Because there are about 300,000,000 guns in private hands in the United States the average cost per gun for this widespread generous insurance would be about $30 per gun per year.  Hardly a prohibitive figure.  But this is only an average.  For responsible gun owners who have a few guns for hunting or a pistol at home for self defense, it would be much lower.  For those who carry guns around it would probably be higher.  For very dangerous persons and situation such as illegal drug dealers it would be much higher.  I think that for the majority of guns which represent very low dangers, it could be handled as a low cost or even a no additional cost provision added to homeowners or renters insurance.

There are a number of factors which could make the cost even lower:

  • The insurers loss control measures such as education and research may work to reduce gun injuries and deaths.
  • The guns which evade a requirement for having insurance would be those with the greatest risks perhaps by being in the hands of criminals.  This would mean the the guns having insurance would on the average be safer
  • This insurance is assumed to have really generous benefits which go to all persons injured.  The benefits actually paid would be some subset of this.
  • Any improvement in gun safety due to other causes would result in a reduced cost to insurers.

Those who think that mandated gun insurance would be so costly as to unfairly burden gun owners or is intended as a covert way to prohibit guns are simply wrong.  It’s a way to aid victims and encourage safe practices.  Insurance facilitates many activities that have risks and can do this for guns as well.

John Wasik Calls for Gun Insurance Again.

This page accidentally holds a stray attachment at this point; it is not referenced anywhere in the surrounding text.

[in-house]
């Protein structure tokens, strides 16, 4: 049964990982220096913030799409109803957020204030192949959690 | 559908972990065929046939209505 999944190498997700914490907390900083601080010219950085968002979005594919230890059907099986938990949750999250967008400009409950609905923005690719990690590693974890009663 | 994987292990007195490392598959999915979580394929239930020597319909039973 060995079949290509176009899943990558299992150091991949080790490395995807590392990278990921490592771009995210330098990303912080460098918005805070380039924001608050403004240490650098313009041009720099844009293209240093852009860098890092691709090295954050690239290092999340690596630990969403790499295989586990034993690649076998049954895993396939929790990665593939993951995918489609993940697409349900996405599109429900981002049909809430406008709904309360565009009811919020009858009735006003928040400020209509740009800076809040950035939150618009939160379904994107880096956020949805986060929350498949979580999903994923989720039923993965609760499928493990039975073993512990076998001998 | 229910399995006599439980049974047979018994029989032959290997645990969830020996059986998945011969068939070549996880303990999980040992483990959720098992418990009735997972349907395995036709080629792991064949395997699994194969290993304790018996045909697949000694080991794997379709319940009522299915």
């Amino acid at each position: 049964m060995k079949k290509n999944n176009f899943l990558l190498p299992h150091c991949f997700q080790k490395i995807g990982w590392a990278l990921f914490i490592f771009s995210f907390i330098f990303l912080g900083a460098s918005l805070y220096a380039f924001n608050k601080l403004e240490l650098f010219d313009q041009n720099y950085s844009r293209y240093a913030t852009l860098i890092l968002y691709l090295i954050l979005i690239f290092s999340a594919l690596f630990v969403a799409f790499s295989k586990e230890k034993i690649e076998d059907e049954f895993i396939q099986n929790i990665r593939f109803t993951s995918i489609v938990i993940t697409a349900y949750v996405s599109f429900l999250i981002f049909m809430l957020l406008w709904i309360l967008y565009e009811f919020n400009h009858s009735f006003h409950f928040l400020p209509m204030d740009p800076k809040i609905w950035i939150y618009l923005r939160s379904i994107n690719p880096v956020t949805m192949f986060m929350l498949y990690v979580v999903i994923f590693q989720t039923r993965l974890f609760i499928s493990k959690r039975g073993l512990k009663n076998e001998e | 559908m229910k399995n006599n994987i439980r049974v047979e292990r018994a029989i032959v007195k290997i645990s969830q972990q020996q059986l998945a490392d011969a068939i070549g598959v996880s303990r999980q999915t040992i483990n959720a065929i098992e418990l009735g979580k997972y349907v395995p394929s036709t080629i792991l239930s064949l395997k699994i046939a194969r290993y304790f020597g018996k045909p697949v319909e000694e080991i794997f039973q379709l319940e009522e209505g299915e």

In a new article published Sept. 20, 2013 on the Forbes website and titled “Five Reasons Why Gun Insurance Can Survive Political Indifference”, he advocated for insurance as the most effective and practical solution to gun violence in more detail than ever before.  Wasik is a pioneer in pointing out the need for gun insurance starting well before the tragic incident at Sandy Hook.  His prior articles include:

February 15, 2011 in Reuters: “Why gun insurance should be mandatory

December 17, 2012:  “Newtown’s New Reality: Using Liability Insurance to Reduce Gun Deaths

December 29, 2012: “Gun Liability Insurance: Still a Viable Proposal

April 4, 2013: “Gun Insurance: An Economic Argument

His five reasons are:

1. Liability Coverage Addresses the Issue of Potential Future Harm Better than Any Gun-Control Legislation.

Wasik says the liability laws evaluate harm well and insurers will have an incentive to pressure gun owners for safety.  He does not mention no-fault principles which would be needed for effective general coverage.

2. Liability insurance should be required of all sellers and manufacturers.

He points out the importance of their responsibilities in selling and distributing guns.  He alludes to but does not explicitly state that their responsibility might continue to guns that were improperly sold and not insured by purchasers.  This chain of continuing responsibility is the core of this blogs advocacy for getting insurance in place to cover all gun injuries.

3. Liability Insurance is good business.

Wasik points out that the additional business should be welcomed by insurers and agents.  He does not point out that the insurance industry adamantly opposes any mandates for insurance in any area.  As this blog has often stated, this is because insurers think that mandates will bring regulation and especially regulation of prices.

4. Insurance is an accepted economic vehicle that’s been around for more than 200 years.